The Trinity

Understanding the Triune God revealed in the Bible

God has revealed Himself to us.  It's not for man to define or establish God; rather humanity must accept God for who He is (Hebrew 11:6).  Accepting and believing what God has said about Himself is not optional.  Doing otherwise has you creating for yourself, and perhaps worshipping, a new god. This "other" god is unquestionably a false god. 

We can and must use the wording God included in His word in any description of Him.  This does not restrict us from using synonyms or equivalent descriptions and even newly created words, so long as they encompass the thought, the meaning and intent, of God's revelation.  The fact God wants His word translated into every language (Revelation 5:9-10; 7:9), to build a church from every language, presupposes new words will be used to describe His original thoughts original given in Hebrew, Aramaic and Greek.

There is:

Only one God (Deuteronomy 6:4; Isaiah 43:10; 44:6, 8; 45:5, 18, 21-22; 46:9; 47:8; John 17:3; 1 Corinthians 8:5-6).  Christianity is monotheistic!  The word monotheism isn't in the Bible, yet the Bible very clearly teaches it.

God is:

  • Without beginning and end, eternal (Psalms 90:2; Isaiah 57:15)

  • God alone (Isaiah 43:10; 46:9)

  • Creator (Genesis 1:1; 2:1; Isaiah 40:12, 22, 26; 45:18; 48:13; Psalms 102:25)

  • Holy, Holy, Holy (Isaiah 6:3; Revelation 4:8)  

  • Omnipotent (Jeremiah 32:17, 27; Job 42:2; Luke 1:37); more powerful than any other (John 10:29; Hebrews 6:13; 1 John 4:4)

  • Omnipresent (Psalms 139:7-12; Jeremiah 23:23-24)

  • Omniscient (1 John 3:20; Hebrews 4:13; Psalms 139:1-4; Psalms 44:20-21; 90:8)

  • Love (1 John 4:8, 16; Exodus 34:6-7; 2 Corinthians 13:11)

  • Merciful (Exodus 34:6; Psalms 86:15; Ephesians 2:4; 1 Peter 1:3)

  • The God of truth (Isaiah 65:16; 45:19; Psalms 31:5; 25:5; 43:3)

  • Light (1 John 1:5; James 1:17; Revelation 21:23; 22:5; Isaiah 60:19; Psalms 27:1; 36:9)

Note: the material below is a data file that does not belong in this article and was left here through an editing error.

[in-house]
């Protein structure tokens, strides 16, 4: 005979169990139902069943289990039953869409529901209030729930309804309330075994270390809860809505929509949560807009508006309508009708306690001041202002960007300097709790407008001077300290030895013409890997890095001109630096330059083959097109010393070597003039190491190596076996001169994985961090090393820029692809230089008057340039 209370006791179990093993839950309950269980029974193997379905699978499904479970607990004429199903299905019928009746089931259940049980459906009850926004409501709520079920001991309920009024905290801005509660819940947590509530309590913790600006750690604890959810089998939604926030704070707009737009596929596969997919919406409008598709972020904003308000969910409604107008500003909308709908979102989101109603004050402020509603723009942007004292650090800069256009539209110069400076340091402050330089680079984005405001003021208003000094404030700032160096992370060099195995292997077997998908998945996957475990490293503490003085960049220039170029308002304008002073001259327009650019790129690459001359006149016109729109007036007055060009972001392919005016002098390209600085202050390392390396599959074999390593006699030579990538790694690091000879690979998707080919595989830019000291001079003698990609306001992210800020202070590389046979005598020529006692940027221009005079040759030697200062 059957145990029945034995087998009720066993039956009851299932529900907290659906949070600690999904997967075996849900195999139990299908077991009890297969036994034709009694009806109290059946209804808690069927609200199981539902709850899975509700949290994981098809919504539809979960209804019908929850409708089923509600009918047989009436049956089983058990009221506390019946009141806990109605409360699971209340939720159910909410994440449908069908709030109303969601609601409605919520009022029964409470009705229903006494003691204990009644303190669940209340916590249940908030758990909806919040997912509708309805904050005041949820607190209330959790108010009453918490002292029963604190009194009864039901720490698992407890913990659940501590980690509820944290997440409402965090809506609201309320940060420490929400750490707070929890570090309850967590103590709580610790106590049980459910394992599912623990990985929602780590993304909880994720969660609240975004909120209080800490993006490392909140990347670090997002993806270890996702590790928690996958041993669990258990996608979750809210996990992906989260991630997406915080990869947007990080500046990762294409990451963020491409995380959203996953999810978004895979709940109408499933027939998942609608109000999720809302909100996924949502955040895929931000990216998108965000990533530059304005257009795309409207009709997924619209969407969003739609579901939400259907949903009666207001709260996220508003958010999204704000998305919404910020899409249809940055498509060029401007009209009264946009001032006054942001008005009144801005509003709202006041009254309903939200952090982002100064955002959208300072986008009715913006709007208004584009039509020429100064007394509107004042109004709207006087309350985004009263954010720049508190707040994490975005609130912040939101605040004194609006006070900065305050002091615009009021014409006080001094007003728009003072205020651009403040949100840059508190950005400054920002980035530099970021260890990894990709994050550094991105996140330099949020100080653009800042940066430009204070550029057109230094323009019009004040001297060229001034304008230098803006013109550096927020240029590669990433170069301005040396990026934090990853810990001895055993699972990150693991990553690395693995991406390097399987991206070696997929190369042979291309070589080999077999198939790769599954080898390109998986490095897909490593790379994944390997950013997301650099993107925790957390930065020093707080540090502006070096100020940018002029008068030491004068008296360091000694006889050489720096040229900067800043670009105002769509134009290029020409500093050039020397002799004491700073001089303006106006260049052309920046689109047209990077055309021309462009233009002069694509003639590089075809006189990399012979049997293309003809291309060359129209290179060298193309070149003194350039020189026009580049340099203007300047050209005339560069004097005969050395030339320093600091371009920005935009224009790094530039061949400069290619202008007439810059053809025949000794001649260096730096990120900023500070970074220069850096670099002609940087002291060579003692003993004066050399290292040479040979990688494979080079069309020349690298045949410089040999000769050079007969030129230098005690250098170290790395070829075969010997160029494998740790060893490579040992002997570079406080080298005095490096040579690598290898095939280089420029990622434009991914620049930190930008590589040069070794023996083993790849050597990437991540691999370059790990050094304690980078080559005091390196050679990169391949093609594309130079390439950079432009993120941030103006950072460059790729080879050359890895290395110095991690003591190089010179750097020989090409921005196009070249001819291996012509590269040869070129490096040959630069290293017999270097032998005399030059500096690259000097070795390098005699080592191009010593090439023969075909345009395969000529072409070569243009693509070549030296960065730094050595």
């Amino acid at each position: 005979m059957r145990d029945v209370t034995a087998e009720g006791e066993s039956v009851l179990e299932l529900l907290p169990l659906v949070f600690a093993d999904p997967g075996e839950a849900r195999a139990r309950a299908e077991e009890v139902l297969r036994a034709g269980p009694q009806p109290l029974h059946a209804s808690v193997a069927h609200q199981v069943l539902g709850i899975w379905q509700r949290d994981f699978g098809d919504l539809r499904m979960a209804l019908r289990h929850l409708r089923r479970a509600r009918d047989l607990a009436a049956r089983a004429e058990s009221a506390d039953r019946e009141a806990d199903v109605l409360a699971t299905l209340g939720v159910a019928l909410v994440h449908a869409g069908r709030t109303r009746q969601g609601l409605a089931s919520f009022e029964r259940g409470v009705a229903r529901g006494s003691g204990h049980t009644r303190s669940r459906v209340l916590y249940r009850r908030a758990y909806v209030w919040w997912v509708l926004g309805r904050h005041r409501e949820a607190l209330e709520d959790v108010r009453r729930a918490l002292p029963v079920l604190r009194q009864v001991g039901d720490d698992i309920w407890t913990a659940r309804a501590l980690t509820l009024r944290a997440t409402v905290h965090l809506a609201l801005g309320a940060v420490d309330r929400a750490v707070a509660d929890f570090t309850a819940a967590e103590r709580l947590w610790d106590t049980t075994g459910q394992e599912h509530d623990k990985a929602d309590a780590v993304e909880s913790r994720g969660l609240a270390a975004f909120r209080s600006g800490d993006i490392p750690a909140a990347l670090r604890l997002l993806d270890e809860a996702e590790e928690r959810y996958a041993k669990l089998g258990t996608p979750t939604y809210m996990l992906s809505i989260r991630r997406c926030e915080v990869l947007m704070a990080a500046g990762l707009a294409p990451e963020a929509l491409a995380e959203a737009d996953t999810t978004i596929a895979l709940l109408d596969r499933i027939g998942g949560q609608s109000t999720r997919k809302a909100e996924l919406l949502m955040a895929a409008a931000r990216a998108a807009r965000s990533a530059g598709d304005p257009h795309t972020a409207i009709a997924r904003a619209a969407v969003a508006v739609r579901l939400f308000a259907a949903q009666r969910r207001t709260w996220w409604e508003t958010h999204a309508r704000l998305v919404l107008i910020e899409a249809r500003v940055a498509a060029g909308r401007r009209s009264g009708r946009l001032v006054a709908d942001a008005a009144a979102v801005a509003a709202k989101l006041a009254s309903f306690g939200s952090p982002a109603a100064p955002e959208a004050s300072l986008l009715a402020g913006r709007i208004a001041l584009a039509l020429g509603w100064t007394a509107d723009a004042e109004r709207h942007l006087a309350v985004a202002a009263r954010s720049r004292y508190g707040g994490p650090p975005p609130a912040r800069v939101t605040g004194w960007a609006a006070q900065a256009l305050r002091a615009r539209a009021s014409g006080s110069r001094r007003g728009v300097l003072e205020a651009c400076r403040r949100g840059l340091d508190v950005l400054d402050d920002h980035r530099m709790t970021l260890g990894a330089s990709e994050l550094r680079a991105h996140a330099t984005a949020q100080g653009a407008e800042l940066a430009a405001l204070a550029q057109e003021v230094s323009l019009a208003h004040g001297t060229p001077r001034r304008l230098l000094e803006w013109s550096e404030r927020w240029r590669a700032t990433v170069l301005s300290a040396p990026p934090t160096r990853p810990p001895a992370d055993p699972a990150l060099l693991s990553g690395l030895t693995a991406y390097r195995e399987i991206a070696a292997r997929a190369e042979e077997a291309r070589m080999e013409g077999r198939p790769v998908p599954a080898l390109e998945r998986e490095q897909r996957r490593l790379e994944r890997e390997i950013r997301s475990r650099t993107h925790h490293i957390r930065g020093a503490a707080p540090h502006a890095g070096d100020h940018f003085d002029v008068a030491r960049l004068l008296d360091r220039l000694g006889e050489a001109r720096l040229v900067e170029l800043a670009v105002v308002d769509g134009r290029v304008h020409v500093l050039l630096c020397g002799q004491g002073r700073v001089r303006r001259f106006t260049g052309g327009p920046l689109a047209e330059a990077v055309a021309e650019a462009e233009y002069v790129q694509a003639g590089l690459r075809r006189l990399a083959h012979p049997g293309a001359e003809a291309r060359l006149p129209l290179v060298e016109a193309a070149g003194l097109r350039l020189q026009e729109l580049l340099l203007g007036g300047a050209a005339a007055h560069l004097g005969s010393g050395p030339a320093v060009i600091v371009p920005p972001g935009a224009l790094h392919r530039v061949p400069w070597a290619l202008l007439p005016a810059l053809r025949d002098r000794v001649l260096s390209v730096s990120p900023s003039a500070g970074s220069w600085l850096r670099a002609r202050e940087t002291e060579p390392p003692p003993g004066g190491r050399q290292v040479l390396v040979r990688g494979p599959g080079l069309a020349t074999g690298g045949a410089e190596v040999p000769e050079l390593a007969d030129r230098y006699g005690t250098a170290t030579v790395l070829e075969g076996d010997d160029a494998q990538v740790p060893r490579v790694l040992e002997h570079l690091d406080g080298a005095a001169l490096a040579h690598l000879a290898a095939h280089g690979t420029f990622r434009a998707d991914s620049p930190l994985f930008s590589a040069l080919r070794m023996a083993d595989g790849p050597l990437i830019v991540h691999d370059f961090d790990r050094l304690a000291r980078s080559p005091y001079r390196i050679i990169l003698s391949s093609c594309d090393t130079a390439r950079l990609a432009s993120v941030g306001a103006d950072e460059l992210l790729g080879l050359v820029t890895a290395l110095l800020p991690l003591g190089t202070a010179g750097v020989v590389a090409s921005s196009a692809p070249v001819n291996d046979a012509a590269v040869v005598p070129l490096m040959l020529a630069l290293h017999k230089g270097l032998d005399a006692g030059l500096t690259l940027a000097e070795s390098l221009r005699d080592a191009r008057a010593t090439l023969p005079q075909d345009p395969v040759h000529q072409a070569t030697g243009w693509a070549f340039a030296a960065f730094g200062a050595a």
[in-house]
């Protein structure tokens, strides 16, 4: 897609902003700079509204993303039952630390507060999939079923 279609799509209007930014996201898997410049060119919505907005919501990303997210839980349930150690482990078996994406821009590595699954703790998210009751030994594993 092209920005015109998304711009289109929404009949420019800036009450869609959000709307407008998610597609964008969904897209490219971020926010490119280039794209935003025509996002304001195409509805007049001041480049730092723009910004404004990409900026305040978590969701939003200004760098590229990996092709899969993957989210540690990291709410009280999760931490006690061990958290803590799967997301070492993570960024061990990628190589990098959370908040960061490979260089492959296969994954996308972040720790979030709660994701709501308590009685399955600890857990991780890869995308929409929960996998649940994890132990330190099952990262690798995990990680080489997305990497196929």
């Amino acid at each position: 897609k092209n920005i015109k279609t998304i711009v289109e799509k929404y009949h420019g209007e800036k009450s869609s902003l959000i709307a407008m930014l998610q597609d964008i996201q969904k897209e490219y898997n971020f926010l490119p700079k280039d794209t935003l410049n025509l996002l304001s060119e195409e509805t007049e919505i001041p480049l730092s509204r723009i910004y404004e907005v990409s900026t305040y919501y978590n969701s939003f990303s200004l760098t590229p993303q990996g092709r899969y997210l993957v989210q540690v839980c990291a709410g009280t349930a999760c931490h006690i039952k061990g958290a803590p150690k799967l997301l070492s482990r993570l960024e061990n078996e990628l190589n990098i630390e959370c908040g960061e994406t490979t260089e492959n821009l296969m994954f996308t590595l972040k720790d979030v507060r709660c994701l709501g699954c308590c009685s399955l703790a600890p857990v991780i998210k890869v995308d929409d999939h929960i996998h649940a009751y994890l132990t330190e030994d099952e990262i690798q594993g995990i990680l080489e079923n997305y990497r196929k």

• Spirit (John 4:24; 2 Corinthians 3:17; 1 Timothy 1:17)

  • To alone be worshipped (Revelation 22:9; Matthew 4:10; Luke 4:8; 2 Chronicles 29:28; Psalms 97:7; Revelation 4:10; 5:14; 7:11; 15:4; 1 Corinthians 14:25; Deuteronomy 6:13-14)

  • Sovereign (Proverbs 19:21; Isaiah 14:24,27; 46:10; Daniel 4:35; Proverbs 16:1,9; 21:30; Job 23:13; Acts 4:28; Ephesians 1:11)

  • Triune (Trinity).  The word Trinity isn't found in Scriptures, even as "monotheism" isn't either, yet it was coined to readily describe a concept deduced from multiple Scripture passages. When seemingly contradictory passages of Scriptures are found, the higher unity or underlying truth is the correct understanding.  Consider...

The Father is God (Philippians 1:2; John 20:17; John 8:54; 2 Corinthians 1:3; 11:31; Ephesians 1:3; 4:6; 1 Thessalonians 3:11; 2 Peter 1:17). 

The Holy Spirit is God:

  • The Holy Spirit was present in the beginning when God created the Heavens and the Earth (Genesis 1:2)

  • Called the Spirit of the Lord God (Isaiah 61:1)

  • Appears together with the Father and the Son (Matthew 3:16-17; Luke 1:35; 3:22; Acts 7:55)

  • Acts in care of God's church (Acts 20:28; Romans 15:16)

  • The Holy Spirit is both the Spirit of Christ and the Spirit of God (Romans 8:9; Galatians 4:6)

  • Reveals what God alone knows (Romans 8:16; 1 Corinthians 2:10-12; Ephesians 1:17; 3:5; Luke 10:21), including the future (Luke 2:25-26; Acts 1:16; 20:23; 21:11)

  • Justifies (1 Corinthians 6:11; Titus 3:5)

  • Has a temple (1 Corinthians 6:19)

  • Gives grace along with the Father and Jesus (2 Corinthians 13:14)

  • Assures salvation (Ephesians 1:13; 4:30)

  • Can be sinned against (Acts 5:3; Ephesians 4:30; Isaiah 63:10; Matthew 12:32; Mark 3:29; Luke 12:10)

  • Lying to the Holy Spirit is lying to God (Acts 5:3-4)

  • Speaks for God (2 Peter 1:21; Revelation 2:7; Luke 12:12; Hebrews 3:7), including through His written word (Hebrews 10:15-17)

  • Shares a name with the Father and the Son (Matthew 28:19)

  • Lives in believers (2 Timothy 1:14), helps believers (Romans 8:26)

  • Carries our prayer to God (Jude 20; Romans 8:26)

The Son is God: 

  • Jesus accepted accolades as God (John 20:28; Revelation 5:13)

  • Salvation is ascribed to God and the Lamb (Revelation 7:10) 

  • Jesus and His Father are one (John 10:30; Revelation 5:13), all the Father has belongs to Jesus (John 16:15).

  • Jesus knows everything (John 21:17) including people's thoughts (Matthew 9:4).

  • Only God is to be worshipped (Exodus 34:14; Revelation 19:10) and Jesus accepts worship (Matthew 28:9, 17; Luke 24:51-52; John 9:38; Revelation 4:10; 1:12-17; 5:13-14; 22:3)